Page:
January 7th, 2013 categories: Chicago Real Estate News
Homeowners are seeing more equity in their residences today. As real estate writer Ken Harney says in a recent column, this ranks as good news.
Surprisingly, it’s news that has gotten lost in the media frenzy following Congress’ last-minute fiscal cliff negotiations. But an increase in home equity can mean good things for the economy: As homeowners see their home equity rise, their confidence should do the same. And confident consumers have always been an important factor when it comes to the country’s economic health.
As Harney writes, homeowners’ equity is rising rather impressively after five years of declines and stagnation. During the final three months of 2011, the total home equity of U.S. homeowners hit a low of $6.45 trillion.
During the next nine months, though, combined homeowners’ equity jumped by about $1.3 trillion to hit $7.71 trillion. That’s a gain of 20 percent from that 2011 low point.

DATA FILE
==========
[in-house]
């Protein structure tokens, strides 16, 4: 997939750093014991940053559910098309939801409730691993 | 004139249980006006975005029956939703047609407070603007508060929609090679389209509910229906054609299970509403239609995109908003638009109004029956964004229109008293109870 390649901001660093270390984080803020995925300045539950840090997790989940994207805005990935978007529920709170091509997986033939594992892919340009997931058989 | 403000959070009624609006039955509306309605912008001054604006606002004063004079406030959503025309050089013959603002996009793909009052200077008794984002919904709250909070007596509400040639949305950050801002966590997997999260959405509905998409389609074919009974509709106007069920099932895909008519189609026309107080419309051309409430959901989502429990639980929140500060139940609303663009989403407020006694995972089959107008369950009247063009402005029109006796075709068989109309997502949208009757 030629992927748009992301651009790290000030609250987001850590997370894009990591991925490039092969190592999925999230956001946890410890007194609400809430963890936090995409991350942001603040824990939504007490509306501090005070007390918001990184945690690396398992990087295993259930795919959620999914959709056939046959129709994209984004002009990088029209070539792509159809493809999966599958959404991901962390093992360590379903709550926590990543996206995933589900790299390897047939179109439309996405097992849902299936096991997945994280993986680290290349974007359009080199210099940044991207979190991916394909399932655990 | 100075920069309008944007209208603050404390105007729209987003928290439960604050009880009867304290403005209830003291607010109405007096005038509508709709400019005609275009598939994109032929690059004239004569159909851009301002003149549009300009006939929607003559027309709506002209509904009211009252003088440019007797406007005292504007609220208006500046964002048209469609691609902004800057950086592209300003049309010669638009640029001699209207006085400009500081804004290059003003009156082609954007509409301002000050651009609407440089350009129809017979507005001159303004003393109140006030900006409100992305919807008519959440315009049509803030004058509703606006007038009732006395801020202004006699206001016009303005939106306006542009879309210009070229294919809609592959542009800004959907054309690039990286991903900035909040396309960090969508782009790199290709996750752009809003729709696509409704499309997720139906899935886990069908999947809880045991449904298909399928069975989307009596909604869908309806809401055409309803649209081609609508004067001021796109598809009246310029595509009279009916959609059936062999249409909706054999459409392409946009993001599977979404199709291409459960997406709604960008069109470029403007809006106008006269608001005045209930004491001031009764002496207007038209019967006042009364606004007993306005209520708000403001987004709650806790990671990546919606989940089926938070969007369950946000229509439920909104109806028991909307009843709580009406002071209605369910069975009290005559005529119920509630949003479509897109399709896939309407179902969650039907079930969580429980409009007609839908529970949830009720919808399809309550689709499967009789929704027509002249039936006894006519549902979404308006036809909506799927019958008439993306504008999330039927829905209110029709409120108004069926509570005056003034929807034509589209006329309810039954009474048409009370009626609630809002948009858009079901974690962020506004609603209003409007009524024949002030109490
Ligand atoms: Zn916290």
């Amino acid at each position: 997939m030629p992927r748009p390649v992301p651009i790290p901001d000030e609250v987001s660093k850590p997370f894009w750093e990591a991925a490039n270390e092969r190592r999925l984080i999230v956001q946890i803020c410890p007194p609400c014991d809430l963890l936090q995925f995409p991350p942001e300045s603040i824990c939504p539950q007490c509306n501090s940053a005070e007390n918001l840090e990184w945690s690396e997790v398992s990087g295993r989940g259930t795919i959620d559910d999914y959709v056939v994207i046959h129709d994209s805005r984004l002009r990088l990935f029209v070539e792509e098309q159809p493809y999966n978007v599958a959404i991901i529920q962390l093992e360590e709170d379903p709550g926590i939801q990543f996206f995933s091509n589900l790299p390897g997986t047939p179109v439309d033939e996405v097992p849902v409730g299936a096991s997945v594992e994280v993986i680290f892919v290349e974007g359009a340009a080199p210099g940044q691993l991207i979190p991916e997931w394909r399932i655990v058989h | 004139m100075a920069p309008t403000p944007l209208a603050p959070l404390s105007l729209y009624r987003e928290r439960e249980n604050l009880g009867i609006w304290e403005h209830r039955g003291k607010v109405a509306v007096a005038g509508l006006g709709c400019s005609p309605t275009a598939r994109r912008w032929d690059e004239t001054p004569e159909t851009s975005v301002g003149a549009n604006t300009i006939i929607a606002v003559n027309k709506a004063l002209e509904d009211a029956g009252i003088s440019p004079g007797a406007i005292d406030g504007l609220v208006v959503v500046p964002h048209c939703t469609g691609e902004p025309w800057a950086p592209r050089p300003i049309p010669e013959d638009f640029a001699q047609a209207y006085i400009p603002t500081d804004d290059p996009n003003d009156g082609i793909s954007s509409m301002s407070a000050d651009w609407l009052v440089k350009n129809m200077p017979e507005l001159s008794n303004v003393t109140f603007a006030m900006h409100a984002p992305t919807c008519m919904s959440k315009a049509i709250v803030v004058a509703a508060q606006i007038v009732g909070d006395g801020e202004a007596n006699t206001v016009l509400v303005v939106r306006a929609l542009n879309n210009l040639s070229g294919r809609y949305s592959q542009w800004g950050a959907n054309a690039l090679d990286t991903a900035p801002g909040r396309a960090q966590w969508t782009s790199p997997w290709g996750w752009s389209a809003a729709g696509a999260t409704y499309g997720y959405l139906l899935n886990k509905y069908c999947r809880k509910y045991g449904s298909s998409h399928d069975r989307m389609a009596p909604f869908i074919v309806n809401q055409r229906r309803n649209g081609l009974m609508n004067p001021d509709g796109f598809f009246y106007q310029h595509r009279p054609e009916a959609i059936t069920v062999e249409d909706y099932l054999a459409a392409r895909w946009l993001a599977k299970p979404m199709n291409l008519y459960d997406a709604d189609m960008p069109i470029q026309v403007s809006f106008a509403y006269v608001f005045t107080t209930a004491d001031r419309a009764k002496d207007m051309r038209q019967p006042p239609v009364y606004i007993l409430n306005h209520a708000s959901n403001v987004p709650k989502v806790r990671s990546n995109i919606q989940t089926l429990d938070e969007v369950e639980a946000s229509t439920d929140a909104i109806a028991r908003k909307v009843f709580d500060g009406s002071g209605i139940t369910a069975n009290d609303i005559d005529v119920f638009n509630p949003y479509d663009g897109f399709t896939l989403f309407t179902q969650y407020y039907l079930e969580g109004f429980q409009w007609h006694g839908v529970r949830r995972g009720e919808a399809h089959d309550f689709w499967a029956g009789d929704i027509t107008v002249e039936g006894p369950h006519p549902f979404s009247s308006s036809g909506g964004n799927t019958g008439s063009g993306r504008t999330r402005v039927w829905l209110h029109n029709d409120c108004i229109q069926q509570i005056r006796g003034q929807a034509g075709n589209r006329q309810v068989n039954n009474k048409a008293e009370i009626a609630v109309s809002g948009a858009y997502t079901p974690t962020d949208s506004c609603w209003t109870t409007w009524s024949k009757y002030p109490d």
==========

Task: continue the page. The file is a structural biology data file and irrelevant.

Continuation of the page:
Home equity, of course, is vitally important to homeowners. As Harney explains, it is simply the difference between a home’s market value and the amount of money its owners owe on their mortgage loan.
Here’s a simple example: If a home’s market value stands at $300,000 and its owners owe $200,000 on their mortgage loan, they have $100,000 worth of home equity.
It’s good, then, to see the collective equity of homeowners rise. But the housing down turn has certainly taken its toll on the amount of equity that U.S. homeowners have in their condominiums and single-family homes. Harney points out that in 2007 — the tail end of the nation’s housing boom — the total equity of U.S. homeowners stood at more than $10.2 trillion. This means that from then through late 2011, U.S. homeowners lost about $4 trillion in real estate equity, or almost 40%.
That puts into perspective just how devastating the housing crisis was, and how dramatically it cut into the wealth of U.S. residents.
The good news? Harney writes that the $1.3 trillion turnaround during the first three quarters of 2012 represented the first sustained rebound in housing prices in a long time in many housing markets.
The bad news? The Chicago housing market hasn’t seen the housing price increases that we’d all like to see.
Let’s hope, though, that a rebound in local housing prices isn’t too far off. Harney’s column can provide us with at least a bit of hope.